The future of Coney Island was looking more than uncertain in September of 2010, as the Wonder Wheel celebrated its 90th birthday with the usual crowd of locals, artists, freaks, and misfits.

The park has been changing hands between landlords and rumors were flying about the total destruction and rebuilding of the attractions and the businesses on the boardwalk. The owner of the old staple "Shoot the Freak" was rallying for support of the press and the community, as the new landlord was demanding that he and 10 other long-time businesses justify their existence lest they be shut down before next summer. There was talk of high-end shopping malls, multi-level parking lots and luxury hotels ― a stark contrast to what was currently one of the few remaining areas of the city where you didn't need more than a few quarters in your pocket to be.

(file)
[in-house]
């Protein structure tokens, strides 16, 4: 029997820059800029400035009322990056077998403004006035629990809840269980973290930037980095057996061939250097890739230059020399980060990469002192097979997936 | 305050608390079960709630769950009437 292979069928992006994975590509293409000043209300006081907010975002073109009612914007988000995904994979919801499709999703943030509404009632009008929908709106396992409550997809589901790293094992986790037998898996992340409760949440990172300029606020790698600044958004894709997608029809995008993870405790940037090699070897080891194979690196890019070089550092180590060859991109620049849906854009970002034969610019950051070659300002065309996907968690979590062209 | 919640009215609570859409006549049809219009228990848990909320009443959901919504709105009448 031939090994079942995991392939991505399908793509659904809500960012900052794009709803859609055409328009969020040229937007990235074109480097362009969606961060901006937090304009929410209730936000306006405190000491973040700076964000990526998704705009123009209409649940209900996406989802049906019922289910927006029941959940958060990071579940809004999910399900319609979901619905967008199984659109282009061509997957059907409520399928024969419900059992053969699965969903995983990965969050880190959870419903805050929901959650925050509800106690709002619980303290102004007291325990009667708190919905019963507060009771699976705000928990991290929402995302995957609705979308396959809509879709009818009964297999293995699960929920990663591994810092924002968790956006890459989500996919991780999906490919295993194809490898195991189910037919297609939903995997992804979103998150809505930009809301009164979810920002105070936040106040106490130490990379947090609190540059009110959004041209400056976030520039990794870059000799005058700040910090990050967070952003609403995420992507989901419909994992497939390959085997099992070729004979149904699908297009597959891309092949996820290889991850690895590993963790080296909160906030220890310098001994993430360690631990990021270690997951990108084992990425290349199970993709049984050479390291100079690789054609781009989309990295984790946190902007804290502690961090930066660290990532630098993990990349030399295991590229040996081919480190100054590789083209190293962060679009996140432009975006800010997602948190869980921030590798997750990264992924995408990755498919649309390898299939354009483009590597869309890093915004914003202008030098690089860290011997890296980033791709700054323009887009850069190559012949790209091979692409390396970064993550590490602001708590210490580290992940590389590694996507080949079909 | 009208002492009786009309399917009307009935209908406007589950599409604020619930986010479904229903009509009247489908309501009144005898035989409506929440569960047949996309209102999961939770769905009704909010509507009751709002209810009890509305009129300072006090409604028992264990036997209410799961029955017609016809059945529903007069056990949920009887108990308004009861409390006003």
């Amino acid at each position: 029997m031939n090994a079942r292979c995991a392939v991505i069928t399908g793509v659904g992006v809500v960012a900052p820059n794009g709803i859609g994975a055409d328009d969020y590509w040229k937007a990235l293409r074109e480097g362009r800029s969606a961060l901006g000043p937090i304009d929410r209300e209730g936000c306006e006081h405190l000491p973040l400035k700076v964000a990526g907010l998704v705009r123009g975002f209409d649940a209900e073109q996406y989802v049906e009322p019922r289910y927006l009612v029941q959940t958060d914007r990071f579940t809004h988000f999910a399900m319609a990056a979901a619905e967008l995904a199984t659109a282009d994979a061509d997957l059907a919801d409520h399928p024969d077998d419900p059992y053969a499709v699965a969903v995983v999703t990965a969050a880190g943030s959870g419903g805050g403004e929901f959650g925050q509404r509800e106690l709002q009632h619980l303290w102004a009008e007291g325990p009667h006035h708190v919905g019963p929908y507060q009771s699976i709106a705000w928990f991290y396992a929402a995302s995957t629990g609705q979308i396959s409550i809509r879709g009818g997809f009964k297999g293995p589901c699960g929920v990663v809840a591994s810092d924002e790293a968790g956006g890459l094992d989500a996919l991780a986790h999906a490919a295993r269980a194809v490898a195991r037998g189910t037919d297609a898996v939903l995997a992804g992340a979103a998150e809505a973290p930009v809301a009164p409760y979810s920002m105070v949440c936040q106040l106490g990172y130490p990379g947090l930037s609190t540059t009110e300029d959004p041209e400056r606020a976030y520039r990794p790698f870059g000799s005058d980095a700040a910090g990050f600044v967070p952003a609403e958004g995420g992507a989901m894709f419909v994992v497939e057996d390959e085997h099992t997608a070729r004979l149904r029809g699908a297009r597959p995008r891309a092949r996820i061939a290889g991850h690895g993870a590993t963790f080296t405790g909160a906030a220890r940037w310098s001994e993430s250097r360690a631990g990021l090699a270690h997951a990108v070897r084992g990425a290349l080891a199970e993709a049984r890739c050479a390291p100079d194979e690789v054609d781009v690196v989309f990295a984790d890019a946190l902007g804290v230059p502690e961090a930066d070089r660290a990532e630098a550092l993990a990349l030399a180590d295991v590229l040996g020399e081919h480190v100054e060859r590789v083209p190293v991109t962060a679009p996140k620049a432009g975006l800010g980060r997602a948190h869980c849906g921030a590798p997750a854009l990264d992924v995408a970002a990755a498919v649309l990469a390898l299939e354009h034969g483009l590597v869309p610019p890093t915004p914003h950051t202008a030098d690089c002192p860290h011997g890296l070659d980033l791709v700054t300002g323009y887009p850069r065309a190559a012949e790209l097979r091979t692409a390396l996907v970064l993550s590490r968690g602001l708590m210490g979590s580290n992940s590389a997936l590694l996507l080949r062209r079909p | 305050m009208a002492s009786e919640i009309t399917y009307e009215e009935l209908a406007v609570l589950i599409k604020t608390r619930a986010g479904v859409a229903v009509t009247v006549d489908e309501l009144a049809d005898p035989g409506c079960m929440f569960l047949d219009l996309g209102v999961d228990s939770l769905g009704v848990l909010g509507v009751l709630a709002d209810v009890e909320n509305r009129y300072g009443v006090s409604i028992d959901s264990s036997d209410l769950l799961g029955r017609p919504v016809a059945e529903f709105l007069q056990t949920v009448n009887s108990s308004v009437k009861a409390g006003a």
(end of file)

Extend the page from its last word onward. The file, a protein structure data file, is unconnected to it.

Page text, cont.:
Making my way through the little clusters of banjo players, burlesque queens, trapeze walkers, crusty punks, and old fortune tellers, it was obvious how important it was for Coney Island to resist gentrification and, more importantly, "Stepfordization". These beautiful old-timers would have no place in the cleaner, more consumer-oriented park. These were the people that were just as, if not more important to Coney Island as the games and the rides.
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